Brehm said Coleman “understands that [the ARC] are servants of the world’s poor.”

ARC Vice President Karen Frederickson said after the organization briefed Coleman on its activities in Thailand, his office contacted the group and asked how to help. Coleman’s chief of staff huddled with a group of colleagues and decided to pen the letter.

Founded in 1978, ARC is an international nonprofit that operates in 12 countries assisting refugees in war-torn areas. ARC’s other tsunami relief efforts include providing medical supplies, counseling and clean water, according to the group’s Web site.

Frederickson said The Fishing Boat Project came about after ARC’s relief team leader, Gary Dahl, noticed the shortage of fishing boats on the Thai coast after visiting a tsunami survivor.

“When visiting the survivor, who’d been badly injured, his daughter had been badly injured, and had lost his wife, he asked, ‘How can we help?’ And the man said, ‘I want to fish again.’”

He estimated that each boat would cost $500, and the organization is purchasing the boats locally to employ local builders. Including nets and other fishing supplies, the total cost is around $1,000, according to the release.

The group’s goal is to raise enough money to replace 850 fishing boats in about 13 Thai coastal villages, north of the resort island of Phuket.

Unfortunately for relief workers, the process is not as simple as bringing in new boats. The U.N. Food and Agriculture Organization warned on Feb. 21 that bringing outside boats into the area could harm the environment and not fit the local conditions.

The ARC is avoiding this by hiring local workers to build the boats.

“Our first instinct is to send stuff. Americans are so generous; they want to send tangible things or go there and help. Quite frankly, the most important thing they could do is help raise money,” Frederickson said.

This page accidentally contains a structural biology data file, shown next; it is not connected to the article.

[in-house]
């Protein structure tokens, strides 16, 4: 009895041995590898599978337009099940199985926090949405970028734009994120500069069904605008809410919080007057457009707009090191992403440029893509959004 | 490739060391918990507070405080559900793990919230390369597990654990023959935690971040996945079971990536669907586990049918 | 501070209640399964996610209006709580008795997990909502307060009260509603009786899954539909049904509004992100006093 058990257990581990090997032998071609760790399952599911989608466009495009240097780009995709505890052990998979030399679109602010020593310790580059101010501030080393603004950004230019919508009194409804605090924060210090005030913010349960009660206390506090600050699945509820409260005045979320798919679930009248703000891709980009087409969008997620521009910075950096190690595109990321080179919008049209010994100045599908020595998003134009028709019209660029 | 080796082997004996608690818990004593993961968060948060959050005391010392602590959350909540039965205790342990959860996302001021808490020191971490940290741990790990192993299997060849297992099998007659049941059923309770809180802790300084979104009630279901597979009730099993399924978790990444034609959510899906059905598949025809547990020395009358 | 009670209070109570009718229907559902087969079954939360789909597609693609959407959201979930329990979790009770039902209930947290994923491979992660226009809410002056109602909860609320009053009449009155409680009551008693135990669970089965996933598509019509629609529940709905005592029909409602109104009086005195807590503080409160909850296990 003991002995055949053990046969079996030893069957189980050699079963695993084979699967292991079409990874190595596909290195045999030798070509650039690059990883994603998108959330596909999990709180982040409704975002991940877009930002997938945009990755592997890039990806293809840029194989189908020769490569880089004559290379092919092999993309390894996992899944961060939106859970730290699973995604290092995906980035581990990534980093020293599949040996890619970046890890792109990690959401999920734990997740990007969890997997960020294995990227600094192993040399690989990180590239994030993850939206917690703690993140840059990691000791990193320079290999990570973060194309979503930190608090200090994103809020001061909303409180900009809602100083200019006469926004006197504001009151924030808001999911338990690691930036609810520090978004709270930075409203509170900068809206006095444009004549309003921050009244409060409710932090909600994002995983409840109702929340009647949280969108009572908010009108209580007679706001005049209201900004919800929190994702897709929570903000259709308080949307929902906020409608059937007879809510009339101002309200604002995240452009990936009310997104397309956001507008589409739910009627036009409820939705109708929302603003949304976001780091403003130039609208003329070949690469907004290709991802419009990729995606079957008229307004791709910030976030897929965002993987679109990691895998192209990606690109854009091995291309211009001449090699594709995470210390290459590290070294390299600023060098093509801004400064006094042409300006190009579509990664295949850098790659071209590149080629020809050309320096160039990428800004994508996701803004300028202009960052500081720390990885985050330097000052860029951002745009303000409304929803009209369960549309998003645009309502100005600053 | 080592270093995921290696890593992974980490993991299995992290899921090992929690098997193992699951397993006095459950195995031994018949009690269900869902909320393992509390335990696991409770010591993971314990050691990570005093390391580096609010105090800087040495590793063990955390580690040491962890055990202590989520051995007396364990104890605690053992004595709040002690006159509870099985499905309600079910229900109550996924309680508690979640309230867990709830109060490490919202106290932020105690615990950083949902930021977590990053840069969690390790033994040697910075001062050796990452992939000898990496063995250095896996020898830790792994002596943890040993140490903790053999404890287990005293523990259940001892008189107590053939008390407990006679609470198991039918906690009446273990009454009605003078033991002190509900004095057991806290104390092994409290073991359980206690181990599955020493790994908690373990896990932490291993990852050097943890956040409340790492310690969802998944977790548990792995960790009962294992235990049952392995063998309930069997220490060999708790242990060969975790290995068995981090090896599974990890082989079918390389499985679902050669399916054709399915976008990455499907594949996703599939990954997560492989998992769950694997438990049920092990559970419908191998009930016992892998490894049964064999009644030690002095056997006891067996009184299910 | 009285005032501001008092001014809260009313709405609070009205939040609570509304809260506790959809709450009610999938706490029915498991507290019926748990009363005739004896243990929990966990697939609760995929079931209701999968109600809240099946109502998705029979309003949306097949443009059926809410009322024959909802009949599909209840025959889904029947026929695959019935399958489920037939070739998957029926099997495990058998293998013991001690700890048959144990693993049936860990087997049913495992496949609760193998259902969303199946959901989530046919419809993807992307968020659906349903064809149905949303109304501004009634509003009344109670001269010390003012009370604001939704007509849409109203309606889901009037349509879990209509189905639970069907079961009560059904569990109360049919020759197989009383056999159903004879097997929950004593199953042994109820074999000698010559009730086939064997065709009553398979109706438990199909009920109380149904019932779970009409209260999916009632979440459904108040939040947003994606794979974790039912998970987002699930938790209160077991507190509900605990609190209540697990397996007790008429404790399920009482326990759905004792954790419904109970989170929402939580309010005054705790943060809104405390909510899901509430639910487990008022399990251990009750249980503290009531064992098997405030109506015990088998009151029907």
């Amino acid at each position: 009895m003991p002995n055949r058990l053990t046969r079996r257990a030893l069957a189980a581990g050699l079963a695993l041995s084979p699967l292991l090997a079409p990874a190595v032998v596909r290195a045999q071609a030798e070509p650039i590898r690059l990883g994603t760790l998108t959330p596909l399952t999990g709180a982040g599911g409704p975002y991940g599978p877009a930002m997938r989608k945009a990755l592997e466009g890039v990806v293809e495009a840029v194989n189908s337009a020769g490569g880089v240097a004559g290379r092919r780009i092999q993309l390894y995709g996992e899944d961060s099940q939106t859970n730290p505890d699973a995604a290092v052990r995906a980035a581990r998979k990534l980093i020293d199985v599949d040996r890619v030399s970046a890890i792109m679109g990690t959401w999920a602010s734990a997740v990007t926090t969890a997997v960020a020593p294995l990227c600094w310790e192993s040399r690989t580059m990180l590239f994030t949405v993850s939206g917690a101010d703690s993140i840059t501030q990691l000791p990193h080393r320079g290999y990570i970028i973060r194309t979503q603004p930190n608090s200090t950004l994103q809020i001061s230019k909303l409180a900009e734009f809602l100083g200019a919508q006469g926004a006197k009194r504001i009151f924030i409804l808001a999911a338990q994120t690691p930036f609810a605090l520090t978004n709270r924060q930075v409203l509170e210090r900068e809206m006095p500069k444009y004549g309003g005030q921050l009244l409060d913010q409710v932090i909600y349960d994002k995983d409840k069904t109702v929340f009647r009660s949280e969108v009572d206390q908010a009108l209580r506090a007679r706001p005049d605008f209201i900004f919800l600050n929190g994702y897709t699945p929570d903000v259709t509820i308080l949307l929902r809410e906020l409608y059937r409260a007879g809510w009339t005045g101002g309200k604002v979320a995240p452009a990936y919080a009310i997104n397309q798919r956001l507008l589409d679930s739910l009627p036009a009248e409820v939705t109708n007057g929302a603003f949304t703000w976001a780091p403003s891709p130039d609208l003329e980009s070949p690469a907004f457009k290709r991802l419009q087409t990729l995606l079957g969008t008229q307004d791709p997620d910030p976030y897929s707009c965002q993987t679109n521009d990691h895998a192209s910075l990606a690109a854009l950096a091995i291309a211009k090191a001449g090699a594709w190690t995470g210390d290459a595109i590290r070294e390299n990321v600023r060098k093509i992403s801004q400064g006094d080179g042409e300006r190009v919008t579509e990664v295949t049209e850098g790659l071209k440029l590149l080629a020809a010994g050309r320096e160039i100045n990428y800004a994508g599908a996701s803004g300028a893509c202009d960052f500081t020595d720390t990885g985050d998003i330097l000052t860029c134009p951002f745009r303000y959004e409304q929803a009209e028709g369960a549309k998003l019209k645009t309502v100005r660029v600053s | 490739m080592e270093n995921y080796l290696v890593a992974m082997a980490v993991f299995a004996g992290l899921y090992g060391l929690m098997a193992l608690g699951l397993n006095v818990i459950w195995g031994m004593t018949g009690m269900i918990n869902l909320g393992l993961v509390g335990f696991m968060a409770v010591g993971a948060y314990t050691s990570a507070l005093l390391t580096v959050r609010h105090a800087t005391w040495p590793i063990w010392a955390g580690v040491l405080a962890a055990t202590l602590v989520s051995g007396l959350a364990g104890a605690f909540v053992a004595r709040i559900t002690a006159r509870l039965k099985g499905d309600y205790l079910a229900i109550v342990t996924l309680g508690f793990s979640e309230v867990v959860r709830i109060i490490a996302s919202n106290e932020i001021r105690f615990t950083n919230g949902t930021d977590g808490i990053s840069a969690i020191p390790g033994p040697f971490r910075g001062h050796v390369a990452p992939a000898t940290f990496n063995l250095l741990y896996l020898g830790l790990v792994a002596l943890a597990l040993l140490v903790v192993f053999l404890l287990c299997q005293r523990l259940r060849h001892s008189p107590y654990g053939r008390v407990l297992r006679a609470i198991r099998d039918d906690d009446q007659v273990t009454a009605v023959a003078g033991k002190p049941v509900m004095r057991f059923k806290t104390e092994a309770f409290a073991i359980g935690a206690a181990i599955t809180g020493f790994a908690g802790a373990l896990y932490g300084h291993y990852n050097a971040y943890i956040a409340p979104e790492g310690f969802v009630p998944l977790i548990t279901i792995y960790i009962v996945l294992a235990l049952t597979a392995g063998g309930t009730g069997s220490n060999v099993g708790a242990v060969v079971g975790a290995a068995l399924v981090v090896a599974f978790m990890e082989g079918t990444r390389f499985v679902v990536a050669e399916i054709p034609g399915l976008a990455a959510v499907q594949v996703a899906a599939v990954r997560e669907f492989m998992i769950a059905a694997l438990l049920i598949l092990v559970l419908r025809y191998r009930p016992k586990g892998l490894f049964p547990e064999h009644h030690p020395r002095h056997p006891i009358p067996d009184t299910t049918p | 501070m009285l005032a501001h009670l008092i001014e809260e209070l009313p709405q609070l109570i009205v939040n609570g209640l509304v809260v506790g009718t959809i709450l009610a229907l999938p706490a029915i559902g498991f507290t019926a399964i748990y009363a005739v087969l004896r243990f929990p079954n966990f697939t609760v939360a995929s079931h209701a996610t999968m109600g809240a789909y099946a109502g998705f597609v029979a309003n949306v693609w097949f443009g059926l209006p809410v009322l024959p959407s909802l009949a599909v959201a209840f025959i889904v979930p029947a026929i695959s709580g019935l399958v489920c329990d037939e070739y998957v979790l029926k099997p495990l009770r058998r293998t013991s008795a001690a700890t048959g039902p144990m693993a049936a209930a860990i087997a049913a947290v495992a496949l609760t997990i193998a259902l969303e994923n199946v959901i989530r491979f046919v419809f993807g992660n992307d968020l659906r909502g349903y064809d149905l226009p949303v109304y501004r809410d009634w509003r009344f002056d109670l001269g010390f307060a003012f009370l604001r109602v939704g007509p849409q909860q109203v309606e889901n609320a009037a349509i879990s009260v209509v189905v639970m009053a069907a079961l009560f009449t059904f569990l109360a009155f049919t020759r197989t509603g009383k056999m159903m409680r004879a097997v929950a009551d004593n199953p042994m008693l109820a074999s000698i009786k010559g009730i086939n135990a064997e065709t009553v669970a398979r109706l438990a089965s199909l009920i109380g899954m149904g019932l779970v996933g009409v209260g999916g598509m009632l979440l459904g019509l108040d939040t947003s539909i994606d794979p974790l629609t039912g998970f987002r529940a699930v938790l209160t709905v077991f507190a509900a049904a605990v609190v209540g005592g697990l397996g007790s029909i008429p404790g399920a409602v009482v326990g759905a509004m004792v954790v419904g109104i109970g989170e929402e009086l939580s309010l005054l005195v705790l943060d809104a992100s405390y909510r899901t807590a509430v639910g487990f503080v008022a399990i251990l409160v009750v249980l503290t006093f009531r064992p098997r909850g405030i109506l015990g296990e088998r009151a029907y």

She added that to truly benefit the local economy, the group wanted the money to “hire people on the ground.”

Frederickson estimated that the entire project will cost about $3 million. ARC has raised about $450,000 thus far and has another $50,000 in outstanding pledges. She emphasized that ARC will seek help from other NGOs and the U.S. government, in addition to the private funds.

Frederickson called the project “collaborative” and added that Dahl meets frequently with village leaders in the area. After much discussion, three of the villages have opted to switch to fiber boats, which are said to last longer than wooden ones.

ARC will pair a fisherman with a master boat craftsman to allow each villager to assist with construction of his own boat, paying them daily wages. ARC will also employ widows and homeless families to make nets and trap sets for the new boats.

“It’s not just their job, it’s their livelihood. It’s how they feed themselves. It’s like subsistence farming, only with fishing,” Frederickson said.

ARC expects 470 boats to be constructed by the end of May. Construction of the wooden boats began Feb. 26, and the local craftsmen will begin constructing the fiber boats in mid-March, according to Frederickson.

Frederickson said she expects the work will make a large impact on the local economy in the villages. “It will restore the livelihood of the entire coast,” she said.